My first time voting
This is a guest post from ATA’s summer intern, Jay Motheral.
Voting was something that I always had a desire to do, from a young age even. I have always had an understanding of elections and how well and truly consequential they are. We live in a representative democracy, the people we vote for down to the city level are there to advocate on issues for us. With my interest in politics from a young age, this was one thing in life I had definitely been waiting patiently to do. My first ever election was in 2018, where I voted for the first time at my local library for the midterm elections. I had been laser focused on the candidates, in particular the Senate race with Ted Cruz and Beto O’Rourke. I had researched both candidates and also the other races for State Senate and the other row offices that were going to be on the ballot that cycle. I was amped up to vote, I was ready to put my voice out there.
When I arrived at the polling station, I was a bit nervous. I thought to myself that this felt weird, I was now a contributing member of the country by participating in a contentiously close election. It was almost surreal to me understanding that my vote could impact a lot of issues. I went into the polling station, checked all the boxes for the people I wanted to vote for and went off back home. The act itself, for me, is very simple and straightforward. But voting itself had more of a solemn tone for me than anything else.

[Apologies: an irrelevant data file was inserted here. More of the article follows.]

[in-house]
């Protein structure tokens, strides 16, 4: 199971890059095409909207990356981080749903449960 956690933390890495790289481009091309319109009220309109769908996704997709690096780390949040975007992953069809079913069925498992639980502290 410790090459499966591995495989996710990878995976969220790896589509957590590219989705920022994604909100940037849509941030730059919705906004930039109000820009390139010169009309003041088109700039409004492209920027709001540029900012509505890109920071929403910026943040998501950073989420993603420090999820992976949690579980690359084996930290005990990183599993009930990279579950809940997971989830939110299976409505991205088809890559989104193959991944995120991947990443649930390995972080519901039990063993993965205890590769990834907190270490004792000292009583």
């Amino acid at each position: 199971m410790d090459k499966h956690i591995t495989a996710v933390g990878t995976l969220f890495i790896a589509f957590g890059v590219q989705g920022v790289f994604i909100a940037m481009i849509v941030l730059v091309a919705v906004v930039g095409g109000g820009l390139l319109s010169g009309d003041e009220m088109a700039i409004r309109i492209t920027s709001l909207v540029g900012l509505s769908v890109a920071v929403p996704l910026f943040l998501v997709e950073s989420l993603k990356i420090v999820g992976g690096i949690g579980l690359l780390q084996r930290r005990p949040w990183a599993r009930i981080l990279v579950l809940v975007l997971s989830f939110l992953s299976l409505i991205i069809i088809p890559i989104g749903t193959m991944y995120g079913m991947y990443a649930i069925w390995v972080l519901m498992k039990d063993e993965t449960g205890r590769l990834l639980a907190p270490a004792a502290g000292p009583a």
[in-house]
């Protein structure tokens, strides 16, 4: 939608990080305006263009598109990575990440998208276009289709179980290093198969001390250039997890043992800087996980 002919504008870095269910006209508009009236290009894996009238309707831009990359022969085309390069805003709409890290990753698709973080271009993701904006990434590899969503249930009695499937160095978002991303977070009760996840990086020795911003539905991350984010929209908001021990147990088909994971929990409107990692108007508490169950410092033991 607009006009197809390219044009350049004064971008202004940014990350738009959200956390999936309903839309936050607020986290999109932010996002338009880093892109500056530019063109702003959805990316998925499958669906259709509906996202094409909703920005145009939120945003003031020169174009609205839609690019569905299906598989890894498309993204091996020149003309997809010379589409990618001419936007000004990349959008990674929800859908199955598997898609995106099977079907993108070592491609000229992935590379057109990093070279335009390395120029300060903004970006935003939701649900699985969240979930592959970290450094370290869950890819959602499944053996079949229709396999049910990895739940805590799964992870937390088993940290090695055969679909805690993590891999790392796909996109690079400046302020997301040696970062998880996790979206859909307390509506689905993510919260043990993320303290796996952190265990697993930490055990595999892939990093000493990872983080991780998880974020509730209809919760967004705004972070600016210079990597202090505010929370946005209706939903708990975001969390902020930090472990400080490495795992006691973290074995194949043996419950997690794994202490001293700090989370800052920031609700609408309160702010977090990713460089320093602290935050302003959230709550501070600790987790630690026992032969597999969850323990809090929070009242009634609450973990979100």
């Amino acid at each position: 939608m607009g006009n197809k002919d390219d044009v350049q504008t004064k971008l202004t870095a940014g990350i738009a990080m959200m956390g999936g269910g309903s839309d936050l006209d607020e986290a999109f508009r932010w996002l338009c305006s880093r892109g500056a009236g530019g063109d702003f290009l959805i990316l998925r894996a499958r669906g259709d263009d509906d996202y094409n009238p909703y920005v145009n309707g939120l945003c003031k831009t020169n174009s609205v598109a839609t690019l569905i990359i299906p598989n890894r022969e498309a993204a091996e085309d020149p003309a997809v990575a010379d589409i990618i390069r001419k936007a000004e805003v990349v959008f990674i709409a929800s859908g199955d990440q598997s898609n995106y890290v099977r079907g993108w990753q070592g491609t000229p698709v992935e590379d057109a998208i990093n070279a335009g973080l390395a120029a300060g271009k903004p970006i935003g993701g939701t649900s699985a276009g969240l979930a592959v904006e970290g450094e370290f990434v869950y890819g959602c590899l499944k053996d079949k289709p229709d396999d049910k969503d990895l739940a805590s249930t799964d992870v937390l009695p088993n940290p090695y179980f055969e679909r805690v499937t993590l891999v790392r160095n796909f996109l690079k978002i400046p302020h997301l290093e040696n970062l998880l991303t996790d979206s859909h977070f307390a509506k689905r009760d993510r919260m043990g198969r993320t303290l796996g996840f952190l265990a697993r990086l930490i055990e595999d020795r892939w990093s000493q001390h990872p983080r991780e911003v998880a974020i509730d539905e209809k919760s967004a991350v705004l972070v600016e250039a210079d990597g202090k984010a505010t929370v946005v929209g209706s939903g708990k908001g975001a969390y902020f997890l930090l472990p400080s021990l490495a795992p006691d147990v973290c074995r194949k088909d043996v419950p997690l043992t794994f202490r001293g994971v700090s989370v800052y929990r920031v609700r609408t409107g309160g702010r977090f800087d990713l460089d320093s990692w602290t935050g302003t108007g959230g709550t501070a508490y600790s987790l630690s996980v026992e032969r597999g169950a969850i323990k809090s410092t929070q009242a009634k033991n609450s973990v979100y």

The interesting thing though, was I could not stop thinking about what my vote would contribute towards. I was thrilled to have been a part of the democratic process, but realizing to myself that: my vote impacts actual people. We tend to think in politics sometimes that when we vote, we are putting people up who might not do much or might pass one or two things. But our votes have consequences and can affect policies for generations, some people do not realize that. But sitting in my room thinking about this, it all sunk in for me. Voting for the first time had to have been one of the most profound things I had done. Understanding that my actions can impact a wide range of public policy and people was very profound for me.